The second international congress of the international organization for vacuum science and technology and the eighth national vacuum symposium of the american vacuum society, Washington, October, 1961

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  • Conferences and Symposia

    The Second International Congress of The International Organization

    for Vacuum Science and Technology and The Eighth National Vacuum

    Symposium of The American Vacuum Society, Washington, October, 1961

    THE largest vacuum congress that has ever been held took place at Washington during the four days from 16th to 19th October, 1961. About 1800 people were present and, in a total of 22 sessions, 204 papers were read. The object of this report is to discuss the proceedings in a way which will point to the main trends in development and research.

    The subject is considered here under the following headings, arranged alphabetically for convenience : (1) adsorption and gettering ; (2) components ; (3) gauges ; (4) general topics; (5) getter-ion pumps, cryopumps and diffusion pumps ; (6) mass spectrometry ; (7) mechanical pumps and sorption pumps ; (8) space simulators ; (9) sputtering ; (10) thin films ; (11) ultra-high vacuum ; (12) vacuum metallurgy ; (13) vacuum systems.

    It must be stressed that parallel sessions of two or three were held which, combined with the sheer physical effort of attending lectures all day for four days, made it impossible to appreciate more than about fifty of the papers presented. To that extent this account is biased ; further, to avoid an over-long report, review papers receive less attention than those reporting new work.

    (I) Adsorption and gettering B. M. W. Trapnell surveyed the chief features of the

    experimental and theoretical work on chemisorption and physical adsorption ; recent measurements on the velocities and heats of chemisorption were described and an appeal was made for further work on carbon. Adsorption of semi-conductors, especially in relation to the effects of charge transfer between an adsorbing particle and the semi- conductor, was discussed by J. T. Law. The preparation of initially atomically clean single crystal surfaces, including those of semi-conductors, in ultra-high vacuum was described by J. A. Dillon. The interaction of gas atoms with surfaces and molecular processes in adsorption on metals were the subject of papers by G. D. Kalsey and G. Ehrlich respectively. J. P. Hobson reported work on physical adsorption in which pressures of the order of lo-20 Torr were achievable by cooling ultra-high vacuum systems to liquid helium tem- peratures. Sticking probability measurements were described by D. Lee, H. Tomaschke and D. Alpert. In a study of the desorption of gas by photons, W. J. Lange and H. Riemersma found that about 10-s gas particles were released per photon (of energy a few electron-volt) for the system carbon monoxide on nickel. A new method of recording and displaying by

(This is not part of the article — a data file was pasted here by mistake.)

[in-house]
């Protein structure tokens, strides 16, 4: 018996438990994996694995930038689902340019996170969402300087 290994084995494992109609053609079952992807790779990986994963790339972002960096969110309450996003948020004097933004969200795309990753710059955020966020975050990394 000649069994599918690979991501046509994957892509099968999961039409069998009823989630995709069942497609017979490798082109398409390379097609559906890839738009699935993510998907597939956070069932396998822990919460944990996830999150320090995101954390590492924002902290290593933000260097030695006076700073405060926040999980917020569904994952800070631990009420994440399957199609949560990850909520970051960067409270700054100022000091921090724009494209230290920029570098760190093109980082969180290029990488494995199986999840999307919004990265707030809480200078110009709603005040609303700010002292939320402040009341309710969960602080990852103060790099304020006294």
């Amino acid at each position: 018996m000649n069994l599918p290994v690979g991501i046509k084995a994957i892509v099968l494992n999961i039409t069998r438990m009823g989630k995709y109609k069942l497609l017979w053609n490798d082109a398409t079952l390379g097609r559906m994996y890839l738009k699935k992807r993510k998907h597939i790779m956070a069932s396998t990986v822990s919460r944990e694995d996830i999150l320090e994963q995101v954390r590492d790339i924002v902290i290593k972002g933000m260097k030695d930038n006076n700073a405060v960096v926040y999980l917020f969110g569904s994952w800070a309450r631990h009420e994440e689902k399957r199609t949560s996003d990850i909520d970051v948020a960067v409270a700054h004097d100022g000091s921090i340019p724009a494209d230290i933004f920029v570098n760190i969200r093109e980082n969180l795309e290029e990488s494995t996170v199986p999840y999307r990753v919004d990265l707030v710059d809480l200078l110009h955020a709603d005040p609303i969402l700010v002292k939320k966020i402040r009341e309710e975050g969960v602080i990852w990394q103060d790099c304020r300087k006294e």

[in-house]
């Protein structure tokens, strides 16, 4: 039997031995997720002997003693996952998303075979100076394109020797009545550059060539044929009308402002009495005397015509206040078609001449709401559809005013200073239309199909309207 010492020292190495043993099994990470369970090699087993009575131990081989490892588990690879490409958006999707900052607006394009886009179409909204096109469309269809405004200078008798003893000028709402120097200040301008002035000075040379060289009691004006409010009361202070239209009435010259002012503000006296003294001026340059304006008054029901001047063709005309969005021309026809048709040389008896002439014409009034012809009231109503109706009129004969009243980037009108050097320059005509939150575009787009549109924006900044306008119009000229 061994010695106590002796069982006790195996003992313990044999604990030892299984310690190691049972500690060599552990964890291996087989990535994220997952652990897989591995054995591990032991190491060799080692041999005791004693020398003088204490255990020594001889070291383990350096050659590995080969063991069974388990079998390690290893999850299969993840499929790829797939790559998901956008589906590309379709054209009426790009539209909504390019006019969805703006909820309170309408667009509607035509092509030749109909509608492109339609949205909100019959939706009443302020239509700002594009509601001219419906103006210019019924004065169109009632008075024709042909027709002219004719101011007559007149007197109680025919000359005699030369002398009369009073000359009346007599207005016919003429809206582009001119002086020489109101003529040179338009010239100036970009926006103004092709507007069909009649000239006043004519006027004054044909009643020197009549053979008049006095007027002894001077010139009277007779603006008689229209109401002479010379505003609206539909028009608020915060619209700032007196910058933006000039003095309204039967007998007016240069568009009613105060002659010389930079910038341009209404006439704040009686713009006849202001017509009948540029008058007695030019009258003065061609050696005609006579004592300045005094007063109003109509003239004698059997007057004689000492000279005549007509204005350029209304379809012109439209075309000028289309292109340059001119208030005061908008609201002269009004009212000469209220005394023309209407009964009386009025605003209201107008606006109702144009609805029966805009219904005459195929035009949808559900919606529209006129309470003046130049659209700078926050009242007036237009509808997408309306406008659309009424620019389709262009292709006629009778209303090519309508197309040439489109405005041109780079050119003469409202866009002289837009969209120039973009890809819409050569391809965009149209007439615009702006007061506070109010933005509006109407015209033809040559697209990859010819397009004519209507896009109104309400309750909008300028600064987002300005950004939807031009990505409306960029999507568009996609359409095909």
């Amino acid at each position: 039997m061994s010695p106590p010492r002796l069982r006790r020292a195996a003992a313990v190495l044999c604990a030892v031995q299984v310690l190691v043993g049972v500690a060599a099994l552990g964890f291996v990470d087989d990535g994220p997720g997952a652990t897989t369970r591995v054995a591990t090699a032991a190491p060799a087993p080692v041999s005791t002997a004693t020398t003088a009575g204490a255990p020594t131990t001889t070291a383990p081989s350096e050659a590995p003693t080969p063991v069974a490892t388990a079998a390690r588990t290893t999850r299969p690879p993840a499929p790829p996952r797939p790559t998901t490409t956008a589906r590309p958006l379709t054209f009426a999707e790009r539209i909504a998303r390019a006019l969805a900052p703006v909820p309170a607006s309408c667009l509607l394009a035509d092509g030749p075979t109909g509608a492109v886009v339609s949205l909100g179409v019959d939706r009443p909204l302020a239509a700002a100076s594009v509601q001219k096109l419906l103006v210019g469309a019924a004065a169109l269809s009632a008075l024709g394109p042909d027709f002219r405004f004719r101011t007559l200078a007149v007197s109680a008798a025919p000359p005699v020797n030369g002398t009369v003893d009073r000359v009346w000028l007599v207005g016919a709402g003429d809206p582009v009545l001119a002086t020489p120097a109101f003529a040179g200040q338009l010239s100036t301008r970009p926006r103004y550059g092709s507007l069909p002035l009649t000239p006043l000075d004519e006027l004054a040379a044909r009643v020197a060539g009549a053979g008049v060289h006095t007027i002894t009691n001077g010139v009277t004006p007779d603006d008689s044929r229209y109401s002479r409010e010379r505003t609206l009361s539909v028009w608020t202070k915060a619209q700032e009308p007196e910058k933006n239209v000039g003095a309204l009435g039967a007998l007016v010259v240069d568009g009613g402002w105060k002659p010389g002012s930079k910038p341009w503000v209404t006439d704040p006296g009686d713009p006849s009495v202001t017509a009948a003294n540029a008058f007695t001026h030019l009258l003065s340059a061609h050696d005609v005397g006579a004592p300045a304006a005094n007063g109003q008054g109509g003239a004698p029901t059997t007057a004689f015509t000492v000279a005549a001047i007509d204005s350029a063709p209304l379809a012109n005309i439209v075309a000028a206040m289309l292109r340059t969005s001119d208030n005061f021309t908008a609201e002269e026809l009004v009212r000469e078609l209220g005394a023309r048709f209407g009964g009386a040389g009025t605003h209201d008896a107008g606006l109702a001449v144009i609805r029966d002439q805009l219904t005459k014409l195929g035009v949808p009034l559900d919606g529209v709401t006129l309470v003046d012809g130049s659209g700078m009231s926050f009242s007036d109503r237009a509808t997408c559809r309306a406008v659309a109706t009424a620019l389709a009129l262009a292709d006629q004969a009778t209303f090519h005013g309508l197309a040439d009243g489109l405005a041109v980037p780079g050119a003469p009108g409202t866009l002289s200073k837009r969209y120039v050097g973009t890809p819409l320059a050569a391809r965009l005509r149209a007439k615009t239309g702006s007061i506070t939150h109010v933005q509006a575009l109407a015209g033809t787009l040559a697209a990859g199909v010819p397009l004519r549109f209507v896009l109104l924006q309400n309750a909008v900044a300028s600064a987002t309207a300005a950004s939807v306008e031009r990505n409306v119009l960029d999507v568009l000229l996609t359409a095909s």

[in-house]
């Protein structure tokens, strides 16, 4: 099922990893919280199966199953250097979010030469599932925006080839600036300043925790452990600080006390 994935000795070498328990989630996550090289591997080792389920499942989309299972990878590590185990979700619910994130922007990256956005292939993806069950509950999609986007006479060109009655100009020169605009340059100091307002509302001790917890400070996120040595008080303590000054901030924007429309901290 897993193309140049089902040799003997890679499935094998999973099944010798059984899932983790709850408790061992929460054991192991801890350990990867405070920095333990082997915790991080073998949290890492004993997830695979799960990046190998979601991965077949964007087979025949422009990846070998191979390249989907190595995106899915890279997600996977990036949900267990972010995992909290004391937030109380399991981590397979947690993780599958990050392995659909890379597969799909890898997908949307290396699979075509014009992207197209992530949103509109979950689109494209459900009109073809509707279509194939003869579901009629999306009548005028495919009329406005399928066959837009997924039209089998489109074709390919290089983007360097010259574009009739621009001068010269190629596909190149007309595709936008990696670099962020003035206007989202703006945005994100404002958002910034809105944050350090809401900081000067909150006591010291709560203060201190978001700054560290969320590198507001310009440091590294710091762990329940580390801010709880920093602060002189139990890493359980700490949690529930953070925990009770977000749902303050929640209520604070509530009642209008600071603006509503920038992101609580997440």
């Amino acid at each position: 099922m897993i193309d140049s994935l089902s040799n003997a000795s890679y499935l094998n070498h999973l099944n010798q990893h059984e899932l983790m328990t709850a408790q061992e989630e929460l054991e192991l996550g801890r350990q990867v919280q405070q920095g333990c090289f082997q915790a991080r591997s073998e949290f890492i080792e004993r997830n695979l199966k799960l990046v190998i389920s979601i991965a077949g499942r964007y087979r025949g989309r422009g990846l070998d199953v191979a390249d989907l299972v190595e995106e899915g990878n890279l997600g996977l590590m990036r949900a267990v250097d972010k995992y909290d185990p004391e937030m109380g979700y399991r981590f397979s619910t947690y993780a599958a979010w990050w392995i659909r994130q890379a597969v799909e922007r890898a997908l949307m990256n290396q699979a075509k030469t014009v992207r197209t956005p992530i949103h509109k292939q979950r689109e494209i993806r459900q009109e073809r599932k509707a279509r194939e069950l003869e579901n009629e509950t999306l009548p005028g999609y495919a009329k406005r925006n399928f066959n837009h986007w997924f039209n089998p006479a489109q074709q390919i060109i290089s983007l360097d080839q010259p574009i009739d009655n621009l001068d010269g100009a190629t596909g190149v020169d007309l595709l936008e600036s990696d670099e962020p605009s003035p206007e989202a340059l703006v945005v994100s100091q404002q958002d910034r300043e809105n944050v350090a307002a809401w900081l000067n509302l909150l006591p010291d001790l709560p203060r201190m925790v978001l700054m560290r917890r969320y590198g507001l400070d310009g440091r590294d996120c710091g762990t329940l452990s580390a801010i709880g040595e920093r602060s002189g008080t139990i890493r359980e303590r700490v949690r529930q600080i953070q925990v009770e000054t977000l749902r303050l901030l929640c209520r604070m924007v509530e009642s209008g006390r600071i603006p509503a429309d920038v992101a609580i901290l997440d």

electronic means the variation of temperature with time of an initially flashed tungsten filament was described by A. E. Saunders and J. Yarwood in connection with work on the measurement of accommodation coefficients. The gettering efficiency of titanium was shown to be adversely influenced by carbon impurity because of the formation of hydrocarbon vapours and carbon oxides when hydrogen or oxygen are being sorbed respectively (L. Holland, L. Laurenson and P. G. W. Allen). The extraordinary efficiency of bulk getters consisting of an alloy zirconium with 16 per cent aluminium at about 300C was the chief feature of the exten- sive investigation of getters from metals of the 4th A group and thorium by P. della Porta, T. Giorgi and S. Origlio.

    (2) Components K. S. Balain reported his work on epoxy resin seals for

    high and low temperature work. Epoxy resin Stycast 285GT (Technical Bulletin 7-2-7, Emerson and Cuming, Inc. Canton, Mass., U.S.A.) was chosen for copper potentials leads out of high vacuum at liquid helium temperatures ; epoxy resin Stycast 2762 was successful for lead-ins in high temperature (up to 250C) vacuum systems. W. R. Wheeler and M. A. Carlson compared four seal designs for ultra-high vacuum flanges and concluded that the so-called Conflat sealwas the best: this consists of conical sealing surfaces and a flat metallic gasket. R. A. Haefer described an ion baflle for reducing back-streaming of oil from a mechanical or vapour pump : a cold cathode magnetron or inverted magnetron electrode arrangement is used in the pump inlet line ; the decomposed hydrocarbon molecules have an extraordinary tendency to recombine to solid polymers, preferentially at the electrodes. J. Hengevoss and W. K. Huber described ultra-high vacuum experiments in which residual gas analysis was by a cycloidal type mass spectrometer. A special study was made of the liquid nitrogen trap : in ultra-high vacuum, it was shown that the action consists of adsorption of permanent gases at well baked-out surfaces of trap.

    (3) Gauges An ultra-high vacuum gauge of better sensitivity than the